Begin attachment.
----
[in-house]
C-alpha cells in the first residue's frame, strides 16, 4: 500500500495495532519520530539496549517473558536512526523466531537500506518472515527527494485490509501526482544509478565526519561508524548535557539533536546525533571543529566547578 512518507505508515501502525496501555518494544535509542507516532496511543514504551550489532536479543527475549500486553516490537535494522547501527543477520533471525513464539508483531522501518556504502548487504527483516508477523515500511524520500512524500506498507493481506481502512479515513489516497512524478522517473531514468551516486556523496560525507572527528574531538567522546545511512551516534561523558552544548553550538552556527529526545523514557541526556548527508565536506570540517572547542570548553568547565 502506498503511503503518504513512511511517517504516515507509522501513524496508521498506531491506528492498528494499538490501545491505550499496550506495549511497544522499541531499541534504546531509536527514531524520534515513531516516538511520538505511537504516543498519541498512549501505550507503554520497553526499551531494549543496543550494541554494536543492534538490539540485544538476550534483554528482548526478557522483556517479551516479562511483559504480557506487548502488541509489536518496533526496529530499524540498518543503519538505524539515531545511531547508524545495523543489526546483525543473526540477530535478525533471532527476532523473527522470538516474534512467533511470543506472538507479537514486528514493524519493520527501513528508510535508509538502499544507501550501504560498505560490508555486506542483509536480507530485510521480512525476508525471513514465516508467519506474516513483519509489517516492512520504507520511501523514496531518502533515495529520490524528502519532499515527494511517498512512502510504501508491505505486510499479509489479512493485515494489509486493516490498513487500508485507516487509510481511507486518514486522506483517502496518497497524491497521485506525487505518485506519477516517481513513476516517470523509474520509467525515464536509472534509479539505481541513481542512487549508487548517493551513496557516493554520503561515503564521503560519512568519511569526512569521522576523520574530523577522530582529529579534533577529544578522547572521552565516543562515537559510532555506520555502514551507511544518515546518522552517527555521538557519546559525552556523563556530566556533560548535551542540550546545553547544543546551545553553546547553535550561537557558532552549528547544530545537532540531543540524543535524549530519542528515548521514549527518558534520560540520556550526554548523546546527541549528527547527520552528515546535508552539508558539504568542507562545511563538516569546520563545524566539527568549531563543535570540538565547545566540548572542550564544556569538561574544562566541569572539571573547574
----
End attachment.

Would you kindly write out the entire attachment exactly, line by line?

[in-house]
C-alpha cells in the first residue's frame, strides 16, 4: 500500500495495532519520530539496549517473558536512526523466531537500506518472515527527494485490509501526482544509478565526519561508524548535557539533536546525533571543529566547578 512518507505508515501502525496501555518494544535509542507516532496511543514504551550489532536479543527475549500486553516490537535494522547501527543477520533471525513464539508483531522501518556504502548487504527483516508477523515500511524520500512524500506498507493481506481502512479515513489516497512524478522517473531514468551516486556523496560525507572527528574531538567522546545511512551516534561523558552544548553550538552556527529526545523514557541526556548527508565536506570540517572547542570548553568547565 502506498503511503503518504513512511511517517504516515507509522501513524496508521498506531491506528492498528494499538490501545491505550499496550506495549511497544522499541531499541534504546531509536527514531524520534515513531516516538511520538505511537504516543498519541498512549501505550507503554520497553526499551531494549543496543550494541554494536543492534538490539540485544538476550534483554528482548526478557522483556517479551516479562511483559504480557506487548502488541509489536518496533526496529530499524540498518543503519538505524539515531545511531547508524545495523543489526546483525543473526540477530535478525533471532527476532523473527522470538516474534512467533511470543506472538507479537514486528514493524519493520527501513528508510535508509538502499544507501550501504560498505560490508555486506542483509536480507530485510521480512525476508525471513514465516508467519506474516513483519509489517516492512520504507520511501523514496531518502533515495529520490524528502519532499515527494511517498512512502510504501508491505505486510499479509489479512493485515494489509486493516490498513487500508485507516487509510481511507486518514486522506483517502496518497497524491497521485506525487505518485506519477516517481513513476516517470523509474520509467525515464536509472534509479539505481541513481542512487549508487548517493551513496557516493554520503561515503564521503560519512568519511569526512569521522576523520574530523577522530582529529579534533577529544578522547572521552565516543562515537559510532555506520555502514551507511544518515546518522552517527555521538557519546559525552556523563556530566556533560548535551542540550546545553547544543546551545553553546547553535550561537557558532552549528547544530545537532540531543540524543535524549530519542528515548521514549527518558534520560540520556550526554548523546546527541549528527547527520552528515546535508552539508558539504568542507562545511563538516569546520563545524566539527568549531563543535570540538565547545566540548572542550564544556569538561574544562566541569572539571573547574